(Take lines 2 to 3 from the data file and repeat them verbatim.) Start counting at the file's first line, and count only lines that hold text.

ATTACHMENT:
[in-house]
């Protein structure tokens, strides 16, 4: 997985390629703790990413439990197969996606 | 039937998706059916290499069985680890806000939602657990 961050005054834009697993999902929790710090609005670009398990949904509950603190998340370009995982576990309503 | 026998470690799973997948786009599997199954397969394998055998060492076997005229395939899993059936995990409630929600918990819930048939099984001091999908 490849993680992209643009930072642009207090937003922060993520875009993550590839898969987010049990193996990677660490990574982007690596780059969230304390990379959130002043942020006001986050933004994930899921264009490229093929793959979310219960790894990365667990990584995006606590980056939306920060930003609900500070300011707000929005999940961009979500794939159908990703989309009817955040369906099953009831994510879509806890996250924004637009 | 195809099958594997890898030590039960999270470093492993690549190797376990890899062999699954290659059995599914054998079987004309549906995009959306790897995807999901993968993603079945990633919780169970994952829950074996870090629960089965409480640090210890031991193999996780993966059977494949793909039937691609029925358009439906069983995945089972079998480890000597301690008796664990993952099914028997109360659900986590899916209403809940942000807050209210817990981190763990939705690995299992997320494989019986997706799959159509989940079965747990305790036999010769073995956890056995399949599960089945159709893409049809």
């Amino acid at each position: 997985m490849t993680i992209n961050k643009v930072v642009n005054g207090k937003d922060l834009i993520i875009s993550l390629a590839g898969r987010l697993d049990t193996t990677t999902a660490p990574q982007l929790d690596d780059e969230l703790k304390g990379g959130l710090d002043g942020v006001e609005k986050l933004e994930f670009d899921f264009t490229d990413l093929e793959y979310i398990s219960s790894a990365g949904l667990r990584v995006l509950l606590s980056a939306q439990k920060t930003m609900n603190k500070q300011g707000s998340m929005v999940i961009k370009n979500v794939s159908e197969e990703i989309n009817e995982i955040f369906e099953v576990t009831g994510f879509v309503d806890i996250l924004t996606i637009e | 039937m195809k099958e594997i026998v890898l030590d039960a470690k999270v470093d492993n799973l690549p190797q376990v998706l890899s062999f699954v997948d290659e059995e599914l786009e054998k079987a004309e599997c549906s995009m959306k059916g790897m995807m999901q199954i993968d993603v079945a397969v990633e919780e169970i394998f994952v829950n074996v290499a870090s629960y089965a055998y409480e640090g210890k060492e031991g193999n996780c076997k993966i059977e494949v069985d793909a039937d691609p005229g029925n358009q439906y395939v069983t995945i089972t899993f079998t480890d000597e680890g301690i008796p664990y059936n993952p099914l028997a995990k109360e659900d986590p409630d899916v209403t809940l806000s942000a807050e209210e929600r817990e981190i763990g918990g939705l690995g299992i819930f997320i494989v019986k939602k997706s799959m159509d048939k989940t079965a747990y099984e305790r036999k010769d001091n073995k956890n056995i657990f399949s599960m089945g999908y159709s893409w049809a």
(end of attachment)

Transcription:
């Protein structure tokens, strides 16, 4: 997985390629703790990413439990197969996606 | 039937998706059916290499069985680890806000939602657990 961050005054834009697993999902929790710090609005670009398990949904509950603190998340370009995982576990309503 | 026998470690799973997948786009599997199954397969394998055998060492076997005229395939899993059936995990409630929600918990819930048939099984001091999908 490849993680992209643009930072642009207090937003922060993520875009993550590839898969987010049990193996990677660490990574982007690596780059969230304390990379959130002043942020006001986050933004994930899921264009490229093929793959979310219960790894990365667990990584995006606590980056939306920060930003609900500070300011707000929005999940961009979500794939159908990703989309009817955040369906099953009831994510879509806890996250924004637009 | 195809099958594997890898030590039960999270470093492993690549190797376990890899062999699954290659059995599914054998079987004309549906995009959306790897995807999901993968993603079945990633919780169970994952829950074996870090629960089965409480640090210890031991193999996780993966059977494949793909039937691609029925358009439906069983995945089972079998480890000597301690008796664990993952099914028997109360659900986590899916209403809940942000807050209210817990981190763990939705690995299992997320494989019986997706799959159509989940079965747990305790036999010769073995956890056995399949599960089945159709893409049809």
């Amino acid at each position: 997985m490849t993680i992209n961050k643009v930072v642009n005054g207090k937003d922060l834009i993520i875009s993550l390629a590839g898969r987010l697993d049990t193996t990677t999902a660490p990574q982007l929790d690596d780059e969230l703790k304390g990379g959130l710090d002043g942020v006001e609005k986050l933004e994930f670009d899921f264009t490229d990413l093929e793959y979310i398990s219960s790894a990365g949904l667990r990584v995006l509950l606590s980056a939306q439990k920060t930003m609900n603190k500070q300011g707000s998340m929005v999940i961009k370009n979500v794939s159908e197969e990703i989309n009817e995982i955040f369906e099953v576990t009831g994510f879509v309503d806890i996250l924004t996606i637009e | 039937m195809k099958e594997i026998v890898l030590d039960a470690k999270v470093d492993n799973l690549p190797q376990v998706l890899s062999f699954v997948d290659e059995e599914l786009e054998k079987a004309e599997c549906s995009m959306k059916g790897m995807m999901q199954i993968d993603v079945a397969v990633e919780e169970i394998f994952v829950n074996v290499a870090s629960y089965a055998y409480e640090g210890k060492e031991g193999n996780c076997k993966i059977e494949v069985d793909a039937d691609p005229g029925n358009q439906y395939v069983t995945i089972t899993f079998t480890d000597e680890g301690i008796p664990y059936n993952p099914l028997a995990k109360e659900d986590p409630d899916v209403t809940l806000s942000a807050e209210e929600r817990e981190i763990g918990g939705l690995g299992i819930f997320i494989v019986k939602k997706s799959m159509d048939k989940t079965a747990y099984e305790r036999k010769d001091n073995k956890n056995i657990f399949s599960m089945g999908y159709s893409w049809a």